So may argue that there is good reason why Sanlam has outperformed Old Mutual and that it may continue to be a better performing company, so in order to address that, let’s consider current analysts’ views of the respective companies.
After Old Mutual clarified that it will be selling 18,3% of its US asset management business, Goldman Sachs maintained their buy rating on Old Mutual, but lifted their price target to 4049c (£ 222) per share. Old Mutual has a consensus rating of Buy and a consensus price target of 3890c (£213.22) (see Table 3). On the other hand, the consensus forecast amongst 9 polled investment analysts covering Sanlam Limited deteriorated from a Buy to a Hold position, with one analyst recommending a Sell. The fundamental analysis also seems to back up the idea that a long Old Mutual, short Sanlam trade could work out.
Sanlam (SLM) has received its short-term outperformance largely on the back of it holding excess capital, the anticipation of what the exciting emerging market acquisitions might deliver, and more recently, the incredible performance from Santam. However, most of that capital has been deployed and the results of those acquisitions in the emerging market space have begun to flow into the financials. Furthermore, I think it would be practically impossible to expect similar growth from Santam this year. In my view then, Sanlam, well a stellar company, is relatively expensive and the fair value is probably closer to 5420c.
Old Mutual offers the potential of some value unlock as it continues to exploit synergies between Nedbank and Mutual and Federal. Although it is currently trading at a 10% discount to its GEV of 205 pence (assuming an exchange rate R18.25 to Pound), it also needs to be noted that 67% of the group’s embedded value is directly related to investment markets. So up until this point, the performance of equity markets will be a primary driver of GEV.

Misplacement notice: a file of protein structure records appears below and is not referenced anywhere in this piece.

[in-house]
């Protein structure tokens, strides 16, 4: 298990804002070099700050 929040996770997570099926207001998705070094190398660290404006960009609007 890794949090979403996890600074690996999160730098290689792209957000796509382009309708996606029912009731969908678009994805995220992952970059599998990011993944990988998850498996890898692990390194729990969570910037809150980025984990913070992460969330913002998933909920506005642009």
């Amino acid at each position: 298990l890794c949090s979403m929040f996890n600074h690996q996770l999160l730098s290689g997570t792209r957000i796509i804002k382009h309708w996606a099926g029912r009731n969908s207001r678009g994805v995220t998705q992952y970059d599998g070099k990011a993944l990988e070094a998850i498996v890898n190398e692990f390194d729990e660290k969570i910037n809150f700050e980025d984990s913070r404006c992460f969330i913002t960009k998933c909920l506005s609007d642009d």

Old Mutual is busy with an IPO of its US asset management business, which will release some of this equity exposure by delivering approximately R4,2 billion in cash. We think that Old Mutual will use this capital for strategic growth and it may be that the Board already has some ideas in place. So Old Mutual now becomes the new allocator of capital and we expect that a market re-rating may drive the share to at least 3900c a share.
Remember that when you do a pairs trade, you are paying commissions to enter and to exit the trade. If you use a leveraged instrument like a CFD, you are getting paid interest on the short, while you pay interest on the long. Theoretically, the costs should offset each other, although in practice the rate paid on a short is slightly lower than the long position. However, this strategy is market neutral. You will get paid on the Sanlam short, if the overall market falls, and paid on the Old Mutual long, if the overall market rises.
In our view, a short on Sanlam and a long on Old Mutual, with leveraged instruments like CFDs, offer good potential returns. We would not wait until our target prices to close the positions, but we would begin banking profits on a short on Sanlam from around 6150c and our long on Old Mutual from around 3525c.